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BBQ, Smoking, & Grilling

Making Smoked Canadian Bacon

JMF | Oct 3, 201305:32 PM     23

A few days ago I started some pork loins curing to make Canadian Bacon. When they have cured for about a week I'll smoke them in my Bradley smoker.

I used a basic dry cure, plus additional herbs and dark sugar.

These two dry cures are from Michael Ruhlman's Chartcuterie. 2 ounces/50 grams of the basic dry cure for every five lbs./2.25 kilos of meat.

Basic Dry Cure with granulated sugar
1 pound/450 grams pickling salt/Kosher salt
8 ounces/225 grams granulated sugar
2 ounces/50 grams pink salt = 10 tsp. (InstaCure #1; or DQ Powder; or Prague Powder #1; or Cure #1; or TCM)
Makes about 3-1/2 cups

Basic Dry Cure with dextrose (less sweet than granulated sugar)
1 pound/450 grams pickling salt/Kosher salt
13 ounces/425 grams dextrose
3 ounces/75 grams pink salt = 10 tsp. (InstaCure #1; or DQ Powder; or Prague Powder #1; or Cure #1; or TCM)
Makes about 3-1/2 cups

Dry curing like this needs a minimum of five days, and up to ten days, but six to seven days seems to be best. After the meat is cured it needs to be washed very well to get off all the herbs and cure. Then it needs to be soaked in fresh water for 1-2 hours, changing the water a few times.

After soaking, which removes excess salt and cure, the meat needs to be dried well, and then placed on a tray and left uncovered in the fridge overnight. This dries the surface of the meat out and a sticky film forms on the meats surface. This is called the pellicle, and makes the smoke adhere to and soak into the meat better. Wet meat doesn't take up smoke well. Also the cure is still distributing itself through the meat and averaging out what was removed from the soaking.

When the meat has developed the pellicle I will smoke it. I first bring the smoker up to 150F and place the meat inside and let it sit for 45 minutes without smoke. Then I raise the temp. to 200F or 225F (I still have to see which works best, most folks like 225) and give the meat two hours of smoke. Light smoke would be 1 hour, but I like a medium smoke. More than two hours would be too much. I smoke until the meat has an internal temp. of 140-150F. 140 is the minimum needed, 150 may make it a bit dry. There seems to be a sweet spot of 142-146F that will have the meat fully cooked, but still juicy. Then the meat needs to rest and cool to room temp., this takes about an hour. Then the Canadian bacon needs to be well wrapped in plastic or vacuum sealed and stored in the fridge overnight for the smoke to fully penetrate. 2-3 days is even better. the bacon can stay wrapped in the fridge for up to two weeks. Or well wrapped and frozen for up to six months.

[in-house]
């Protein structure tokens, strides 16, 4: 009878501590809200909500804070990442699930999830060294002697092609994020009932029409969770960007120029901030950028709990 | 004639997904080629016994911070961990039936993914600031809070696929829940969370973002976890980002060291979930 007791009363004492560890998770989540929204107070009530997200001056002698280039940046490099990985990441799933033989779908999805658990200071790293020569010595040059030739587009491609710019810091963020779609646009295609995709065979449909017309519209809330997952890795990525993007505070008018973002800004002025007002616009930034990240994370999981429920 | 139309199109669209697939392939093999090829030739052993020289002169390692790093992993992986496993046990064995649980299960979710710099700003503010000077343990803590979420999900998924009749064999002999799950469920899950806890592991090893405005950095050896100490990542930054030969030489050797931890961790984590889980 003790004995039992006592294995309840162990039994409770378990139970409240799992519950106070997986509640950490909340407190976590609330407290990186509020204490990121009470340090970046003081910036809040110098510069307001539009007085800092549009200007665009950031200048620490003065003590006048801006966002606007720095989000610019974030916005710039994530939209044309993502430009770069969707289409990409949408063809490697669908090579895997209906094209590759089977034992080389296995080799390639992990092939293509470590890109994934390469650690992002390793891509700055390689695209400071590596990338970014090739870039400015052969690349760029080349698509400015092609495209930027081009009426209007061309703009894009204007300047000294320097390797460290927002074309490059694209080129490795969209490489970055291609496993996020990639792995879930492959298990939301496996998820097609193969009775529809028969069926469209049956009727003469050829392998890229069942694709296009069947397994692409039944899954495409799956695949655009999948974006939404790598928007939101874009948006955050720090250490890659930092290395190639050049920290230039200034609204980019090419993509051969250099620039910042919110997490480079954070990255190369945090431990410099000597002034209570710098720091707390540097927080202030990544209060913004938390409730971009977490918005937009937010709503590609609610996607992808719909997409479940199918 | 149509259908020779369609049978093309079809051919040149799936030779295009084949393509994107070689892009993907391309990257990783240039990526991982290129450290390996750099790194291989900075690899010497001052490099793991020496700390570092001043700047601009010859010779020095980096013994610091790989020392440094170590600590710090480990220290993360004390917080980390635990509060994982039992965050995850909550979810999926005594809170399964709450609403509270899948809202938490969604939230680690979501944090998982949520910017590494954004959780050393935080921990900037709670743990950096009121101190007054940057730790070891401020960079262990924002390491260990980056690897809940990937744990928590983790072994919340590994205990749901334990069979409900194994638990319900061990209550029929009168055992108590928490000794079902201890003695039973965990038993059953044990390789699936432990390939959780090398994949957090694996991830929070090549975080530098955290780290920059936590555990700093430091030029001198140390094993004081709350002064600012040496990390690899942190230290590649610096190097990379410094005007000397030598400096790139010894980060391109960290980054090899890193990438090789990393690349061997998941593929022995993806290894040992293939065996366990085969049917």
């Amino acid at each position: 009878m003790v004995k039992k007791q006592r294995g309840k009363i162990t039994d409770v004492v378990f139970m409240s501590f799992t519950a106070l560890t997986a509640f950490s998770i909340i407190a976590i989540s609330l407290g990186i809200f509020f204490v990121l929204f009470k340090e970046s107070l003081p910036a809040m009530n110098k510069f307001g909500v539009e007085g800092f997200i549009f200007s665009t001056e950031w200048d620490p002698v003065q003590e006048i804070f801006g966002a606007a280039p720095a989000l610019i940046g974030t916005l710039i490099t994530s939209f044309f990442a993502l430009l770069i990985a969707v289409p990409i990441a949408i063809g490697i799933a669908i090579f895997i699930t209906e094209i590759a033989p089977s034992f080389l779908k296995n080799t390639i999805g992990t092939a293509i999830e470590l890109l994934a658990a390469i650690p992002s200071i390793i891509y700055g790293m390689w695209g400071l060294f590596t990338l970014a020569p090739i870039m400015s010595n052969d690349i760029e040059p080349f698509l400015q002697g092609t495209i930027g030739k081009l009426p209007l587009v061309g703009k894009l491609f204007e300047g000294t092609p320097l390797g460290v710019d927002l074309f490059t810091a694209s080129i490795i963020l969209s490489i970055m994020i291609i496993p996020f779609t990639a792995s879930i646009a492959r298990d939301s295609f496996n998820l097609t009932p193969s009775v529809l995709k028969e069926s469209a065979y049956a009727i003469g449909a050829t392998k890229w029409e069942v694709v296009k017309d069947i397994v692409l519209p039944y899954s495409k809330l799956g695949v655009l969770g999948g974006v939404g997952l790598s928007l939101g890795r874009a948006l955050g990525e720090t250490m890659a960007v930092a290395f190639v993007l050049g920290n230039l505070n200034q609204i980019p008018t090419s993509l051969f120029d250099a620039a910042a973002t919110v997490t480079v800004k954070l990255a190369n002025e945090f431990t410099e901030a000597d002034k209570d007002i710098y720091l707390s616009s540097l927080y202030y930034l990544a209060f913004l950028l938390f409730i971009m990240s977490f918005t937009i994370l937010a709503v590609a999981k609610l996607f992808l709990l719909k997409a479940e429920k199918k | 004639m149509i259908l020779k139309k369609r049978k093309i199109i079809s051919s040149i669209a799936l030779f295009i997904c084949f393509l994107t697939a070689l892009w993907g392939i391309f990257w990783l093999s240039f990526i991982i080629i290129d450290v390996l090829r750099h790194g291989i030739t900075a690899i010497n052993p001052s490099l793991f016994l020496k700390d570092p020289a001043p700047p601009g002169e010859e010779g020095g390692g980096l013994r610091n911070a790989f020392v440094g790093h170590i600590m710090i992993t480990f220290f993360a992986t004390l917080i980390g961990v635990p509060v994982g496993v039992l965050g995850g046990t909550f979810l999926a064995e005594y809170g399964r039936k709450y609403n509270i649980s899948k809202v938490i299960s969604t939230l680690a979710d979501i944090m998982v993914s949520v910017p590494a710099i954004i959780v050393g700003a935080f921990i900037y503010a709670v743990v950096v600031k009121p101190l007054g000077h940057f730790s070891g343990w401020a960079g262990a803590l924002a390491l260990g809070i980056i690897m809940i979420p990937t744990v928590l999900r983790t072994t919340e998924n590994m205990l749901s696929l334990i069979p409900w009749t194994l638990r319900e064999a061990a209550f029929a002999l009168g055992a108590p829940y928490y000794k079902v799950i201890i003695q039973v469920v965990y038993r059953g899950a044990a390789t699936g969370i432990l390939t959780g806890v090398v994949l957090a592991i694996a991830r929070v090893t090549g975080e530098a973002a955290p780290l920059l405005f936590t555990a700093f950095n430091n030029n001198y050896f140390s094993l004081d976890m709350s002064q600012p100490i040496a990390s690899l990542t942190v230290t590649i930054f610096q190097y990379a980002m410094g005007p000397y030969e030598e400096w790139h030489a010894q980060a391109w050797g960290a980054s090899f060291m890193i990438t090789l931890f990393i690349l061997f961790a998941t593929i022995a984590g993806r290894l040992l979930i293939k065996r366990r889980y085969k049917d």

I used a bit more pink salt in my basic dry cure, taking it up to 2.4 oz./68 gm. based on someone whose meat curing skills I trust recommendation. I want to see how it compares to Ruhlman's. The other ingredients are the same, but instead of granulated white sugar I used dark Japanese sugar that I ground up in the food processor.

On 9/28/13 I measured out the dry cure for the total weight of the pork loin. To this I added about 25% more sugar and about 25% more of a bunch of dry herbs I ground up in the spice grinder. Garlic powder, sage, rosemary, celery seed, black pepper, a tiny bit of cumin, etc. I then cut the 8 lb. pork loin into two pieces about 14 inches long, sliced off as much fat as I could, just leaving on a 1/8-1/4" thick layer. Then I rubbed them down on all sides with the weighed cure plus herbs and sugar, and immediately sealed them together in a vacuum seal bag. I then massaged the cure/spice mix into the meat. The meat immediately gave off some juices that melted the salts and sugars and wet down the herbs. I then put the meat into the fridge, making sure that it was just under 40 F where the meat was located. Every day I take out the meat, massage, and place the bag upside down to the way it was before, to distribute the liquids and cure.

On 9/30/13 I did the same for a 5 lb. pork loin. To the cure I added a different blend of herbs and sugar, making a much less spiced version with no garlic.

Here's a pic taken just after the first loin was sealed and massaged. Sorry no other pics, but I will take more as the cure is done.

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